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JavaScript Concepts : Dot and Bracket Notation

πŸ“† 31 Aug 2021

Dot and bracket notation... What are they for? Why would I use one or the other? Is it even important to know the differences? How do they work? Did you know that dot and bracket notation can also be referred to as property accessors?

tl;dr: Dot and bracket notation are used to access object values, using their keys. Usually, you will want to use dot notation, but sometimes, you will have to use bracket notation. Use the syntax object.property or object["property"] to get the values you're looking for.

Beyond that tidbit, here are some other interesting things about this useful JavaScript tool.


Let's start with the syntax. We have two options when using property accessors.

Dot . notation : object.property;

Bracket [] notation : object["property"];

The property is the key you are attempting to access within an object. Property accessors give us the ability to obtain these values. Neat!

How to choose?

πŸ•΅οΈβ€β™€οΈ Start by asking yourself a question : "Do I know the key names I want to access?"

If the answer is yes, use dot notation!

Because dot notation is so easy to use, go with dot notation! Unless you can't. And sometimes you just can't use the dot, because you don't know what you're looking for, or because the key has a weird name that doesn't follow the rules.

Remember, when using dot notation, one must follow the standard naming rules for JavaScript identifiers. (If you don't remember those rules, here's a refresher.)

If the answer is no, use bracket notation!

If you don't know the key names, use brackets! You can use variables to identify unknown or weird key names using the syntax object[property_name], where property_name can be represented by a string or Symbol. Because JavaScript relies upon type coercion, these values will be coerced into strings.

Dot Notation

🏁 To get some practice, let's create an object. Copy this code into your console to follow along. There is also a replit you can fork to get some practice and follow along.

const jediOne = {
  name: "Ahsoka Tano",
  homeworld: "Shili"

When thinking about the properties a Jedi might have, it's safe to assume they will each have a name and a homeworld, so we can use those to check out some dot notation.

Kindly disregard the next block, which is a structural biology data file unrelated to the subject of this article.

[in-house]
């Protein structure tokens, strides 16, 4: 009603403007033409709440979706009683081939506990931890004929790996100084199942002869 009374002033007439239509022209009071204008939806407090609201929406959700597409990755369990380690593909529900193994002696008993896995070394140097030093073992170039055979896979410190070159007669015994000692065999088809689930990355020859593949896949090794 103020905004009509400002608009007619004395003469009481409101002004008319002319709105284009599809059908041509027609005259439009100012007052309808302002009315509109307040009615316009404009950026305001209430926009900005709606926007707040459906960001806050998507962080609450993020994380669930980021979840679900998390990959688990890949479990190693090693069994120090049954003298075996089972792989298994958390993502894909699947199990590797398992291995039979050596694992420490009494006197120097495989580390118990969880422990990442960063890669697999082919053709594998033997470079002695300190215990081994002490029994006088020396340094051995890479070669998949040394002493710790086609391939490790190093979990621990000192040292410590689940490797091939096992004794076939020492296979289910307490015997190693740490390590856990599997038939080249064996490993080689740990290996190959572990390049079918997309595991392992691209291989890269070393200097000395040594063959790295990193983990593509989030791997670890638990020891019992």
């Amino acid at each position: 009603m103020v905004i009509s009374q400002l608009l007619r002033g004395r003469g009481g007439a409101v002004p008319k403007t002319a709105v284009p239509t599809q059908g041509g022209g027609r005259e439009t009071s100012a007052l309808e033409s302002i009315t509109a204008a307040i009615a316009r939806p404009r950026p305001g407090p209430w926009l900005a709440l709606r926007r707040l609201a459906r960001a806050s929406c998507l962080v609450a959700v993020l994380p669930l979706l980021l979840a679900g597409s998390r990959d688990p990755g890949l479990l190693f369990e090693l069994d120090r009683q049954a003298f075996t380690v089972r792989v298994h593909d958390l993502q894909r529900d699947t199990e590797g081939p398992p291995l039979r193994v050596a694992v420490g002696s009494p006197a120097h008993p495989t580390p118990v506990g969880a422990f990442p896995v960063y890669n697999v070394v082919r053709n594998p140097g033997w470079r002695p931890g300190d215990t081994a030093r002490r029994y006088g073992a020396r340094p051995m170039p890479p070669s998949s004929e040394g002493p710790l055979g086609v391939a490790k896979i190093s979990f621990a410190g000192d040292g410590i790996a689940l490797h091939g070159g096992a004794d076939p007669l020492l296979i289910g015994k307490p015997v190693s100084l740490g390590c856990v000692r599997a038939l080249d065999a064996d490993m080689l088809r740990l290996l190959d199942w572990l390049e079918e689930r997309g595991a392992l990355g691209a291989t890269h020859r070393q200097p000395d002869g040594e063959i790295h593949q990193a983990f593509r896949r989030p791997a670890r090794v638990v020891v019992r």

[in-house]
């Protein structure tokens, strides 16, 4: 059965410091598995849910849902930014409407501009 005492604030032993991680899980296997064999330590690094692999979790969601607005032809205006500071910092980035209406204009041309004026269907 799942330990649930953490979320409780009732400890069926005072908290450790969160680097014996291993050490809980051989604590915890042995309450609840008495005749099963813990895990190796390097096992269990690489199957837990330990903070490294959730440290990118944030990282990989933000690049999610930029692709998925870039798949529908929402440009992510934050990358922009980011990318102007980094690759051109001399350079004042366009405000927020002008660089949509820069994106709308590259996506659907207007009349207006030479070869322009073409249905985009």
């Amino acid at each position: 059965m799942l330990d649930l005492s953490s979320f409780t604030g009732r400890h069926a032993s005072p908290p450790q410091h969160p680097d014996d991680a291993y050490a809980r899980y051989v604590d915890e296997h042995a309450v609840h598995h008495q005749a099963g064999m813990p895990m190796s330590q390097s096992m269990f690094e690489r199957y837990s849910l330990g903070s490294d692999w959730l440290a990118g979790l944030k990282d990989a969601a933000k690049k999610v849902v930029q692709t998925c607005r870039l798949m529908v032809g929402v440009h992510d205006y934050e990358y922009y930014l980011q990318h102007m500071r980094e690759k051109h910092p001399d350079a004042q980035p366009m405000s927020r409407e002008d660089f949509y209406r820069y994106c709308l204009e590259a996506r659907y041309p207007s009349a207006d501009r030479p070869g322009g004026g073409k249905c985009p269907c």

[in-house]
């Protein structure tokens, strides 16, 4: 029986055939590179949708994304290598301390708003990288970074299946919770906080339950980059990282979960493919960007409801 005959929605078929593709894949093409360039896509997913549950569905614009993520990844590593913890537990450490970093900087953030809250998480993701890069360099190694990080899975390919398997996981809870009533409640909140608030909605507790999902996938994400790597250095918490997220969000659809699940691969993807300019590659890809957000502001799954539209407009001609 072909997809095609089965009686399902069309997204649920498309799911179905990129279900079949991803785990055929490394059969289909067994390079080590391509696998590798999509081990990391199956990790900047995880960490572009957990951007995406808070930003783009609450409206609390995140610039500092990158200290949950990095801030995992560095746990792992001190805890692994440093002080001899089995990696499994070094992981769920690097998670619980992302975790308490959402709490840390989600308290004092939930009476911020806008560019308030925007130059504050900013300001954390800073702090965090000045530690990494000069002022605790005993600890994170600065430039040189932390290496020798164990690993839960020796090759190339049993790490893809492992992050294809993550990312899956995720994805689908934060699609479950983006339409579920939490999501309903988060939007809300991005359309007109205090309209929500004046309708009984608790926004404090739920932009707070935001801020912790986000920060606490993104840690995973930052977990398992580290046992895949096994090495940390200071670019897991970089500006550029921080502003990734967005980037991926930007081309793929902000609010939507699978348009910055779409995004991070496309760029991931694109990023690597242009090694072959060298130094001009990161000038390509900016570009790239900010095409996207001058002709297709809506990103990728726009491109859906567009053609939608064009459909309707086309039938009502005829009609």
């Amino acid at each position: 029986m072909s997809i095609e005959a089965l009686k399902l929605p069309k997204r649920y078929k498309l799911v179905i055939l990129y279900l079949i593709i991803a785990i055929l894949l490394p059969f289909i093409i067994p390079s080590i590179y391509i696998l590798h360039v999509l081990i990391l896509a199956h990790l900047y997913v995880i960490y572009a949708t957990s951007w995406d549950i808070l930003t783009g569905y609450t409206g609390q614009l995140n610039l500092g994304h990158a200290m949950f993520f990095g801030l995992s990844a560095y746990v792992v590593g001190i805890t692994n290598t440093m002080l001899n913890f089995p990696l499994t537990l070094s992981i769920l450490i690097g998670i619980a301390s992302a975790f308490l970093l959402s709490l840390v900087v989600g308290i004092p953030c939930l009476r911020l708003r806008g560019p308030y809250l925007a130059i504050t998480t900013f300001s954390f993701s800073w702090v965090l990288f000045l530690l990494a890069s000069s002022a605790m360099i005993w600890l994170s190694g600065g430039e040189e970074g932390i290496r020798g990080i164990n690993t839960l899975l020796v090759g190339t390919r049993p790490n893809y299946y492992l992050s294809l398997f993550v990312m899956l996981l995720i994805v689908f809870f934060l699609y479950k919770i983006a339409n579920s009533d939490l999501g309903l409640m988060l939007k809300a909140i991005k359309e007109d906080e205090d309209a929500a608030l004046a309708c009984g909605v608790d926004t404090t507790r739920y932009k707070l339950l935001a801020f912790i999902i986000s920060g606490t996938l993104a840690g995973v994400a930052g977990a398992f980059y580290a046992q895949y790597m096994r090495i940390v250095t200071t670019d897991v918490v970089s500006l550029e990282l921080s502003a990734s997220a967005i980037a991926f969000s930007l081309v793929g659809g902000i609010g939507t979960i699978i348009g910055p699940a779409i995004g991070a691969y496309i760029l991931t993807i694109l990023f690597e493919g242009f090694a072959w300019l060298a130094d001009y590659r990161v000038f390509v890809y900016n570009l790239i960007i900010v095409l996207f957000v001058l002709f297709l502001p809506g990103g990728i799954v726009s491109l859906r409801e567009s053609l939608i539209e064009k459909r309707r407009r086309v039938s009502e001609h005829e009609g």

🏁 Let's get the name property first. To access the value of the name property, type the following in the console: the object name, then a dot, then the word name. Or, just copy this code:


This should log the Jedi's name, Ahsoka Tano!

🌢 Try it out with the homeworld. Having trouble? Follow the example for getting the value of the name and try again. You may also be getting some hints from your console, and that's great! You can use those prompts to help you learn too.

Let's move on to bracket notation.

Bracket notation

🏁 Bracket notation can be used much like dot notation when you know the key. This code should give you the same string you accessed using the dot notation:


Beyond matching the usefulness of dots, bracket notation gives you even more power for accessing and manipulating values dynamically. When using bracket notation, the key name does not need to be known! If a variable is created, JavaScript has the power to search an object for a matching property, and return that value if a match is found. This gives flexibility in how we interact with objects.

🏁 Let's see if we can discover the Jedi's homeworld using this power (and pretend you haven't already examined this property). Type or copy the following code in the console:

const mysteryPlanet = "homeworld";


This should give you the name of Ahsoka's homeworld, Shili!

πŸ“Œ Take note of the syntax when calling on a variable to do the work of the accessor -- you don't need quotations! JavaScript knows that in this example, mysteryPlanet is a variable, and it's not looking for a matching key in the jediOne object. What happens if you do include the quotations?

Adding properties with brackets

🏁 Next, let's add a new property to our jediOne object using bracket notation. To do this, you'll want to follow this example:

jediOne["jediMaster"] = "Anakin Skywalker";

Now, jediOne should have a third property!

🏁 Try adding additional properties - you can follow the same process using bracket notation, or try it with dot notation instead. 🌢 If you want to get spicy, write a function to do the work for you!

Chaining and nesting

Dot and bracket notation can also be chained or nested.

🏁 Let's add another property to jediOne to test out these tools.

jediOne.lightsabers = [
    hilt: "silver",
    blade: "green",
    pair: false
    hilt: "silver",
    blade: "yellow-green",
    pair: false
    hilt: "silver",
    blade: "white",
    pair: true

Ahsoka should now have an array of lightsabers! And we can get their values by using some fancy notation.

🏁 Try accessing the pair of white lightsabers and logging this string in the console: "Ahsoka Tano has a pair of lightsabers with white blades."

What did you come up with?

Was it this?

`${jediOne.name} has a pair of lightsabers with ${jediOne.lightsabers[2].blade} blades.`

Or maybe something else? Did you get the result you wanted! If you did, yay!!! πŸŽ‰ Keep experimenting with this object and see what else you can do. If you aren't getting the results you want, try something else. And if you're getting red in the console, follow the error messages. πŸ•΅οΈβ€β™€οΈ

Thank you for reading this post! πŸ’š Check out these ⬇️ resources for more info.